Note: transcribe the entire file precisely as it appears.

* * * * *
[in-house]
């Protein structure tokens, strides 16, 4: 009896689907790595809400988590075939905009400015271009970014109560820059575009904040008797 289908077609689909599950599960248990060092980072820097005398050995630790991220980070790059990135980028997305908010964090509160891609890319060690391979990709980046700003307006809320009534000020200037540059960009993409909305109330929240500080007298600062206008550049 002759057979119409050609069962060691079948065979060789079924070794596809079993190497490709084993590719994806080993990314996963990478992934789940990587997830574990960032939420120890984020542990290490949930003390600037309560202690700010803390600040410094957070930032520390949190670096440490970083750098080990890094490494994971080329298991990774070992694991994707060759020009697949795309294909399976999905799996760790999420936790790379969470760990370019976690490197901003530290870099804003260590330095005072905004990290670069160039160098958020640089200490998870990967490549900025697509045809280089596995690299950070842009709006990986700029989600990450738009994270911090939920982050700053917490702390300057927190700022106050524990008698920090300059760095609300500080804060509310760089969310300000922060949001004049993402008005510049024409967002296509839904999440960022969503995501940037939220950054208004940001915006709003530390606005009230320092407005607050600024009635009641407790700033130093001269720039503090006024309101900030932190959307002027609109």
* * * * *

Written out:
[in-house]
């Protein structure tokens, strides 16, 4: 009896689907790595809400988590075939905009400015271009970014109560820059575009904040008797 289908077609689909599950599960248990060092980072820097005398050995630790991220980070790059990135980028997305908010964090509160891609890319060690391979990709980046700003307006809320009534000020200037540059960009993409909305109330929240500080007298600062206008550049 002759057979119409050609069962060691079948065979060789079924070794596809079993190497490709084993590719994806080993990314996963990478992934789940990587997830574990960032939420120890984020542990290490949930003390600037309560202690700010803390600040410094957070930032520390949190670096440490970083750098080990890094490494994971080329298991990774070992694991994707060759020009697949795309294909399976999905799996760790999420936790790379969470760990370019976690490197901003530290870099804003260590330095005072905004990290670069160039160098958020640089200490998870990967490549900025697509045809280089596995690299950070842009709006990986700029989600990450738009994270911090939920982050700053917490702390300057927190700022106050524990008698920090300059760095609300500080804060509310760089969310300000922060949001004049993402008005510049024409967002296509839904999440960022969503995501940037939220950054208004940001915006709003530390606005009230320092407005607050600024009635009641407790700033130093001269720039503090006024309101900030932190959307002027609109």